Second in a two-part series. Part one here.

Dr Chun Zhao, XJTLU's Department of Electrical and Electronic Engineering

After stepping off into the unknown of emergency, all-online teaching a month ago, educators at Xi’an Jiaotong-Liverpool University report that module objectives are being achieved and future onsite classes may never be the same.

What was the key to this success? Instructors interviewed noted they carefully considered content delivery and adjusted learning plans accordingly.

When planning his module, Dr Chun Zhao of XJTLU’s Department of Electrical and Electronic Engineering took a leaf from the students’ book.

“I researched the technology, entertainment and communication methods popular with young people. I have incorporated elements of these in my online delivery of a technology course to make the module lively and engaging,” he said.

Students’ familiarity with livestreaming helped Dr Cheng-Hung Lo, of the University’s School of Film and TV Arts, make his decision to deliver classes live rather than record in advance.

“I chose to go with live sessions rather than recorded video - most of our students were born in the digital era and are accustomed to watching live broadcast on social networks and video sharing platforms. I find it closer to the physical classroom teaching experience. You can improvise a bit, go with the flow, and talk more naturally. There’s also still a real-time connection with the students, even though it is virtual,” he said.

There’s a different rhythm to account for with online instruction compared to onsite, instructors noted.

“We have to consider the order of contact and the order of response,” said Dr Anna Y. Tian of XJTLU’s International Business School Suzhou.

“I can no longer see students’ faces in person or walk up to them to ask what they think, and in the virtual environment they need to take turns responding to a question I might pose. However, by redesigning the course to take advantage of the online techniques we have been provided, the learning outcomes are achieved,” she said.

Both Dr Eduardo Medina of XJTLU’s Department of Health and Environmental Sciences and Professor Roberto Donà of International Business School Suzhou have found benefits in combining ways for students to learn on their own and at the same time.

“The online mode of teaching relies more on students’ independent learning,” said Dr Medina.

“Therefore, I restructured what were previously face-to-face lectures into both synchronous and asynchronous activities to guide this independent learning,” he said.

"At the beginning of the week, students read materials in advance of a lecture and then discuss and exchange views in online study group forums. In the middle of the week, they watch a pre-recorded lecture. At the end of the week, we have synchronous discussions and exchanges, arriving at common conclusions or summaries of the offline activities."

Professor Donà also asks students to study material for his masters level module offline – both text and video clips – and then answer questions or take quizzes on the learning platform in preparation for later synchronous discussion.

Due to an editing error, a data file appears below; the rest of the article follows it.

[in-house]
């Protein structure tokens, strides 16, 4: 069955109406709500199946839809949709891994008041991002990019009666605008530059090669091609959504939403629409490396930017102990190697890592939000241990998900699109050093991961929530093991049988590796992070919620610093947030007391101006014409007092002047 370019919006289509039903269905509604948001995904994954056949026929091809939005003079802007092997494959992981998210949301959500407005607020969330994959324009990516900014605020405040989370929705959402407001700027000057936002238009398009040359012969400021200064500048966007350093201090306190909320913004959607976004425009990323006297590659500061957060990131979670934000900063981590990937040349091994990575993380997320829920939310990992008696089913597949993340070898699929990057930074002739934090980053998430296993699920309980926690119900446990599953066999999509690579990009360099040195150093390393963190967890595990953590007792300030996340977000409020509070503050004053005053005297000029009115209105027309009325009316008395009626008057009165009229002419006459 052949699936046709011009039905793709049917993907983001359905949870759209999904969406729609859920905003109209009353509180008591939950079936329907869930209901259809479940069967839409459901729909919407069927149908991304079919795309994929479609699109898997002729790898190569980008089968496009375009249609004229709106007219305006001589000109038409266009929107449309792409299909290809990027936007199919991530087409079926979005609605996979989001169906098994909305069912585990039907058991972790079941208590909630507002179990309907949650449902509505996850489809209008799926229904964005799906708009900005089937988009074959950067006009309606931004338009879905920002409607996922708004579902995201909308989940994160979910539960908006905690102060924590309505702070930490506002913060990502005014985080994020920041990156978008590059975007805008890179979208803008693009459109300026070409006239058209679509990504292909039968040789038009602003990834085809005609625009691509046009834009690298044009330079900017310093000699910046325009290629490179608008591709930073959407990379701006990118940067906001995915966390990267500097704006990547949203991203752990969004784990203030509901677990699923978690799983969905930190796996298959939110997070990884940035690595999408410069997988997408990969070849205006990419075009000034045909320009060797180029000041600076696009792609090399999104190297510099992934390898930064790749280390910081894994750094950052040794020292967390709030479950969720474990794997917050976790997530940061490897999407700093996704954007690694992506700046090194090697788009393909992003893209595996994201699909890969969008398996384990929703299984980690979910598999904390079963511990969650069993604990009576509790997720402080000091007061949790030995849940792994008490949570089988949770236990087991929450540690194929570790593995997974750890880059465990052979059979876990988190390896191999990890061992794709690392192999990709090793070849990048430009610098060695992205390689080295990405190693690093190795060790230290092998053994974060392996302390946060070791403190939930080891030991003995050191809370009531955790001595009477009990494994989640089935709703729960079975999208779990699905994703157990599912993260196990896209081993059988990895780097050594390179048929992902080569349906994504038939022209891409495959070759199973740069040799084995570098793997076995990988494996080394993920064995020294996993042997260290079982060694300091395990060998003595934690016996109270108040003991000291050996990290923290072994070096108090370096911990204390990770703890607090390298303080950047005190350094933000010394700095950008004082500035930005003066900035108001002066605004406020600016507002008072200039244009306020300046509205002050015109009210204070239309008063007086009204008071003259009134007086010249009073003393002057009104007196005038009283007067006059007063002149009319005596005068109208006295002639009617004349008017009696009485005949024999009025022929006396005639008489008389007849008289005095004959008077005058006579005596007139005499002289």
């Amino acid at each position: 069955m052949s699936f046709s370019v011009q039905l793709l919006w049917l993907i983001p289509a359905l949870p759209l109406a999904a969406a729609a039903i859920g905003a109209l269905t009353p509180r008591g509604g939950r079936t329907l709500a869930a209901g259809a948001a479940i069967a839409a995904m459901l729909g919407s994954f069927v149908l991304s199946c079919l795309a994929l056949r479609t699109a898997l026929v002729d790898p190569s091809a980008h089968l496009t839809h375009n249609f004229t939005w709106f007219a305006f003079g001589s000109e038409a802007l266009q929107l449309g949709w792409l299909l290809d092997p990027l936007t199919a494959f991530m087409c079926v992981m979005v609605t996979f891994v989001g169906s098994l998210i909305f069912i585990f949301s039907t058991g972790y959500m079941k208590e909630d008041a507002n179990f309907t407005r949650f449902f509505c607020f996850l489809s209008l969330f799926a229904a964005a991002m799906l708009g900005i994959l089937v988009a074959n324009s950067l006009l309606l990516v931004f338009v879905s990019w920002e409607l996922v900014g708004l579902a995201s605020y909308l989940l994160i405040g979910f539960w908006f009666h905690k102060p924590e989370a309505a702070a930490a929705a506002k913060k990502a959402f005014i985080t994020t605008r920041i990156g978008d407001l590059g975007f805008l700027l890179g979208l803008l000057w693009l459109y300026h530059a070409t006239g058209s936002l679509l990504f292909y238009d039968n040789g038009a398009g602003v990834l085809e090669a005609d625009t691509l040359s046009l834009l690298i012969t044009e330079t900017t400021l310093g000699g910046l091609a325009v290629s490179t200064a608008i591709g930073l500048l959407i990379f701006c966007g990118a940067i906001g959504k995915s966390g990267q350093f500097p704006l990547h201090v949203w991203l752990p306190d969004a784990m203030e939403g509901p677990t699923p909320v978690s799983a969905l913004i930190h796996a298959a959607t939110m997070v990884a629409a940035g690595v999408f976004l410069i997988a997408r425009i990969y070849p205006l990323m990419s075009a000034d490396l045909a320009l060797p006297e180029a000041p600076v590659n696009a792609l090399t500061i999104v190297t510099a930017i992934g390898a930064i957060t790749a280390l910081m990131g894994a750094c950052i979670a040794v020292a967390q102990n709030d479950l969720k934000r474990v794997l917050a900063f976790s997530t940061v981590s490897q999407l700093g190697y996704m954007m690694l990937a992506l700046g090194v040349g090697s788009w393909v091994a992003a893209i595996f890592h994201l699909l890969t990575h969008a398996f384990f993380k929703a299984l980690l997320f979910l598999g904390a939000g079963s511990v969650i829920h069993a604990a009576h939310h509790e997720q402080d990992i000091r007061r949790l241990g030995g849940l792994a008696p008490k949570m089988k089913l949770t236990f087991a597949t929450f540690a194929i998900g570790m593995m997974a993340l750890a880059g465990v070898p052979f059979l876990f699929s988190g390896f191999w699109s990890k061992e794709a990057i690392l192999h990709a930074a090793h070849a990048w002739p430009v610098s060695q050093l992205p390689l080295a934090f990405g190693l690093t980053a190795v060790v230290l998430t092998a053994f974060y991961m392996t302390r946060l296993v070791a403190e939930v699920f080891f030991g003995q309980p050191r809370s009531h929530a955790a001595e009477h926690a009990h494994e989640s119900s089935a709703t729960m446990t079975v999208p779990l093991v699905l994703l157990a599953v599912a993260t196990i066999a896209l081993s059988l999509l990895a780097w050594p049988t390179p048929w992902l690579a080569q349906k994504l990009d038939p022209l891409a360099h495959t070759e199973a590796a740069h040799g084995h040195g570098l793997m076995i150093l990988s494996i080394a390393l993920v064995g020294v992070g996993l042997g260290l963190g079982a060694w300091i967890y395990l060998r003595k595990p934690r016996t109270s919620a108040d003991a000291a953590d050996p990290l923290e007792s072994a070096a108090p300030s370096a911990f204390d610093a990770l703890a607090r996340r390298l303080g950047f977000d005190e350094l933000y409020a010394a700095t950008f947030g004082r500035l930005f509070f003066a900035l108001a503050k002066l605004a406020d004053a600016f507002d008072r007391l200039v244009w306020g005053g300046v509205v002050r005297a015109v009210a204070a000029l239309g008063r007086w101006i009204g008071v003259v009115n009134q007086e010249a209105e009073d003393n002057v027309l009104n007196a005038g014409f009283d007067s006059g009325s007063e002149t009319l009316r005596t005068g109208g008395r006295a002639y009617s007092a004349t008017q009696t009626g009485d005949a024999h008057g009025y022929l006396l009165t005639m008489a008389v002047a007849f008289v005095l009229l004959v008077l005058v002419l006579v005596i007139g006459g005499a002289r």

”I don’t use the virtual classroom to deliver content, I use it to discuss content,” he said.

“The students are obliged to study to prepare themselves and we have the entire virtual class period to discuss. By combining synchronous and asynchronous classes, I am not just replacing the physical class, I can enhance the course.”


Professor Roberto Donà, XJTLU's International Business School Suzhou,and his master's level Business Leadership course

Students in an elective, two-week online course taught just before all modules moved online were highly active, producing hundreds of discussion forum messages, noted Dr Qian Wang of XJTLU’s Institute of Leadership and Education Advanced Development (ILEAD).

“Seeing how actively students communicated and bounced ideas off each other in offline discussion groups was exciting and rewarding,” said Dr Wang.

Several of the educators interviewed have found benefits from online technology to incorporate in face-to-face classes in the future.

Live online sessions can be a good way to teach use of software, Dr Lo of SOFTA noted.

“I can use screensharing functions to demonstrate in a lively and engaging manner, and I can connect a digital drawing pad to my computer to literally turn my desktop into a whiteboard,” he said.

Dr Medina discovered a method to ensure students read material before lectures.

“Asking students to discuss pre-readings for lectures in online forums has turned out to be a good way to ensure accountability,” he said.

Dr Zhao has found that having students respond to his questions in a chat window during a live class has helped him narrow in on where to focus.

“I can immediately understand what knowledge points the students have questions about. I can learn more directly what topics they need more information on and which they need me to explain from a different angle,” he said.

Professor Donà said he appreciates how technology can even the level of knowledge among students in a module.

“Instead of my taking 20-30 minutes to explain a theory in a class of 50 where some students already know it, technology can allow those who don’t to drill into that information via a computer application. I then have more time to spend doing individual coaching,” he said.

“Now that we have had this experience with online teaching, I don’t think we will ever go back entirely to the way we taught before.”

Dr Anna Y. Tian, XJTLU’s International Business School Suzhou

Dr Cheng-Hung Lo, XJTLU's School of Film and TV Arts

By Tamara Kaup and Luyun Shi

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